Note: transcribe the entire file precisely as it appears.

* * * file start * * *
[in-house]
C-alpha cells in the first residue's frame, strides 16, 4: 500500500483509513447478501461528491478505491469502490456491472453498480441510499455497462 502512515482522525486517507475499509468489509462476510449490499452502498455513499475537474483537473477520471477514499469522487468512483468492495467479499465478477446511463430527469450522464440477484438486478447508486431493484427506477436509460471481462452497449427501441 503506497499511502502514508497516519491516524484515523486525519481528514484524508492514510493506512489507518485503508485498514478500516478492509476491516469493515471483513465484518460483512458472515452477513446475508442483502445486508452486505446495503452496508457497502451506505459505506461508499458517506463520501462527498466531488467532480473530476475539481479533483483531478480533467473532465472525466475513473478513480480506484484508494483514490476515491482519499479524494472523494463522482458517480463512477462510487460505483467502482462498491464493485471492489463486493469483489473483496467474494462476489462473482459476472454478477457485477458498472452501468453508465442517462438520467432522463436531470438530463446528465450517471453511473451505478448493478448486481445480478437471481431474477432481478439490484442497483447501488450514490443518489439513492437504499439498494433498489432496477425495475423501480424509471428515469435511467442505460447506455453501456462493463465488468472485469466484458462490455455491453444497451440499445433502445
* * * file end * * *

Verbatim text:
[in-house]
C-alpha cells in the first residue's frame, strides 16, 4: 500500500483509513447478501461528491478505491469502490456491472453498480441510499455497462 502512515482522525486517507475499509468489509462476510449490499452502498455513499475537474483537473477520471477514499469522487468512483468492495467479499465478477446511463430527469450522464440477484438486478447508486431493484427506477436509460471481462452497449427501441 503506497499511502502514508497516519491516524484515523486525519481528514484524508492514510493506512489507518485503508485498514478500516478492509476491516469493515471483513465484518460483512458472515452477513446475508442483502445486508452486505446495503452496508457497502451506505459505506461508499458517506463520501462527498466531488467532480473530476475539481479533483483531478480533467473532465472525466475513473478513480480506484484508494483514490476515491482519499479524494472523494463522482458517480463512477462510487460505483467502482462498491464493485471492489463486493469483489473483496467474494462476489462473482459476472454478477457485477458498472452501468453508465442517462438520467432522463436531470438530463446528465450517471453511473451505478448493478448486481445480478437471481431474477432481478439490484442497483447501488450514490443518489439513492437504499439498494433498489432496477425495475423501480424509471428515469435511467442505460447506455453501456462493463465488468472485469466484458462490455455491453444497451440499445433502445